The Hollyford was a harder walk than a Great Walk, and would have been harder still with less perfect weather, but it was a bit quieter and the Hollyford Valley is just as stunning, so it was well worth doing. As you'd expect the trampers we met were, on average, a lot more hard-core. Apparently we just missed meeting a couple of Chileans who walked from the road to the ocean and back carrying surfboards, which sounds crazy. We met a few guys who had done the pack-rafting round trip from the Hollyford Road end to Martins Bay to Big Bay and back down the Pyke River in just over 24 hours, which is also crazy. We took it relatively easy and I'm happy with that.

Thursday, 20 December 2018

Milford Track 2018

Earlier this month I spent 11 days in the South Island walking the Milford Track and then, after a short break in Milford, the Hollyford Track.

It was my second time on the famous Milford Track. I took my kids again, and this time went with some friends from Auckland Chinese Presbyterian Church. We booked it back in June in the first hour or two after bookings opened for this summer; it's the most popular track in New Zealand and books up very fast. Note that despite being popular, because you have to book, it's not actually busy on the track. There are only 40 unguided walkers allowed per day on each section of track. There are another 40 or so guided walkers staying at the Ultimate Hikes lodges, but they start an hour or two behind the unguided walkers each day, so you seldom see many of them.

Once again we were lucky to have mostly good weather. Unlike last time, the weather on our first day (December 7) was excellent. The boat trip up to the end of Lake Te Anau to the trailhead is a wonderful start to the experience; you feel yourself leaving civilization behind as you enter the Fiordland mountains via the fjords of Lake Te Anau.

Our only rainy day was the third day (out of four), when we crossed Mckinnon Pass. Unfortunately this meant that once again I could not see the view at the pass, which is apparently spectacular on a good day. I guess I'll have to try again sometime! Next time, if the weather's good on day two, I should go as fast as possible up the Clinton Valley to Mintaro Hut, drop my gear there and carry on up to the pass for a look around before returning to Mintaro. I guess a reasonably fit person without a pack can probably get to the top from the hut in an hour and a half.

Bad weather days on these trips don't bother me that much since I will probably be able to go again if I really want to. I feel bad for foreign visitors who are much less likely have that chance!

I did get a chance to explore Lake Mintaro and its streams this time. It's very close to the hut and well worth a walk around.

I'm not very good at identifying wildlife but I think we saw a number of whio (blue ducks). They're still endangered but it appears their numbers are rebounding thanks to the intensive predator trapping going on in the Clinton and Arthur valleys and elsewhere. Apparently it is now quite rare for the trappers to catch stoats there. There is a beech mast this season which will probably mean large-scale aerial poison drops will be needed this winter to keep rats down.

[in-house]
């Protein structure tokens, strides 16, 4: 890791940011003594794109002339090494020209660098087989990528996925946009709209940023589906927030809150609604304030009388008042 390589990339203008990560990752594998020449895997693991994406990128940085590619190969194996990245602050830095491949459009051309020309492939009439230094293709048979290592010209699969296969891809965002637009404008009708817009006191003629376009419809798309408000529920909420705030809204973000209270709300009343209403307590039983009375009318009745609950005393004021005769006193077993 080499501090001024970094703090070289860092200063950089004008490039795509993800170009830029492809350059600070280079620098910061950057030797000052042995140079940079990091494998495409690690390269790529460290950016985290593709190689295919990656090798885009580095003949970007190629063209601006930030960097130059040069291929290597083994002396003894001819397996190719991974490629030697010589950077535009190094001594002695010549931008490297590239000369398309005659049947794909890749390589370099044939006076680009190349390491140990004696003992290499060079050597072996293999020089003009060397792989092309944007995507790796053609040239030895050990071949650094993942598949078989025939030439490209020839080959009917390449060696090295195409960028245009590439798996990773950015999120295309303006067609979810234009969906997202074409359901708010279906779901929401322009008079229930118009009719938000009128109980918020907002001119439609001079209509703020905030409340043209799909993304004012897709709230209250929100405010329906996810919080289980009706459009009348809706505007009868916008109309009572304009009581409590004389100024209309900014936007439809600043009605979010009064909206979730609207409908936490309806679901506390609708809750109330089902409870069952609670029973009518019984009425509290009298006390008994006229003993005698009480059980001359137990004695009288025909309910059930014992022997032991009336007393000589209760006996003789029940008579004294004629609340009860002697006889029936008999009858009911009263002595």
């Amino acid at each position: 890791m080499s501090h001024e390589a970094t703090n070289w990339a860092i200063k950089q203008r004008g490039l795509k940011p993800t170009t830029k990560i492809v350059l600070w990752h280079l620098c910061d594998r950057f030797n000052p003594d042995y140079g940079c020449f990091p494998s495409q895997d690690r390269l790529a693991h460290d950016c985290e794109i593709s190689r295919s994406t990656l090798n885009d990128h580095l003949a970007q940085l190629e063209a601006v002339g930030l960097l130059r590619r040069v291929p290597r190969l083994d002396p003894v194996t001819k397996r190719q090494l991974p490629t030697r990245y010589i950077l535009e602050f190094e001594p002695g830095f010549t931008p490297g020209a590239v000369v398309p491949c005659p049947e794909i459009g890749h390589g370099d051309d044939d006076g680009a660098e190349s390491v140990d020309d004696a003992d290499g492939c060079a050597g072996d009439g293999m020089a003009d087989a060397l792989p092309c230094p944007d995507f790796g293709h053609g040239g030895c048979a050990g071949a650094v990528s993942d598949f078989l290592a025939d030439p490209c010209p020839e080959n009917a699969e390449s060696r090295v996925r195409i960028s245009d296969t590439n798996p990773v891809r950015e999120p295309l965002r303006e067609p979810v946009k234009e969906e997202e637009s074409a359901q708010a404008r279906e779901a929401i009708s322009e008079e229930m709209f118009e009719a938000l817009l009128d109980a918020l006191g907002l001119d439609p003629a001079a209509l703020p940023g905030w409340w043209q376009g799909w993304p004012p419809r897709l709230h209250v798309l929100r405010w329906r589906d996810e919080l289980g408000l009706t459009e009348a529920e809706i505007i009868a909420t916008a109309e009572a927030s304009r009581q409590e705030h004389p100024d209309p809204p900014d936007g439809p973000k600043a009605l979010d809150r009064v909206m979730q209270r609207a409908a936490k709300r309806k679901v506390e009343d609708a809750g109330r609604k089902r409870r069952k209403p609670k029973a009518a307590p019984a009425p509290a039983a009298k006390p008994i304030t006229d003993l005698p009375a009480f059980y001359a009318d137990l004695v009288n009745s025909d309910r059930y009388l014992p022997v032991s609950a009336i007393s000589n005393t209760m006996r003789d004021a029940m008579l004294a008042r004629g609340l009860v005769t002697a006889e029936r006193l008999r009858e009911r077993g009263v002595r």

Overall I really enjoyed the time with family and friends, met some interesting people, and thanked God for the beauty of Fiordland both in the sun and in the wet. We had a particularly good time stopping for over an hour at Giant's Gate Falls near the end of the track, where the warmth of the sun and the spray from the falls mostly keep the sandflies at bay.

After we got to Milford on the last day most of our group checked into Milford Lodge and cleaned up. The next day we did a Milford Sound cruise with some kayaking, which was lots of fun. Then the rest of our group bussed out to Te Anau while the kids and I stayed another night before starting the Hollyford Track on December 12. That deserves its own blog post.

Wednesday, 28 November 2018

Capitalism, Competition And Microsoft Antitrust Action

Kevin Williamson writes an ode to the benefits of competition and capitalism, one of his themes being the changing fortunes of Apple and Microsoft over the last two decades. I'm mostly sympathetic, but in a hurry to decry "government intervention in and regulation of the part of our economy that is, at the moment, working best", he forgets or neglects to mention the antitrust actions brought by the US government against Microsoft in the mid-to-late 1990s. Without those actions, there is a high chance things could have turned out very differently for Apple. At the very least, we do not know what would have happened without those actions, and no-one should use the Apple/Microsoft rivalry as an example of glorious laissez-faire capitalism that negates the arguments of those calling for antitrust action today.

Would Microsoft have invested $150M to save Apple in 1997 if they hadn't been under antitrust pressure since 1992? In 1994 Microsoft settled with the Department of Justice, agreeing to refrain from tying the sale of other Microsoft products to the sale of Windows. It is reasonable to assume that the demise of Apple, Microsoft's only significant competitor in desktop computer operating systems, would have increased the antitrust scrutiny on Microsoft. At that point Microsoft's market cap was $150B vs Apple's $2B, so $150M seems like a cheap and low-risk investment by Gates to keep the US government off his back. I do not know of any other rational justification for that investment. Without it, Apple would very likely have gone bankrupt.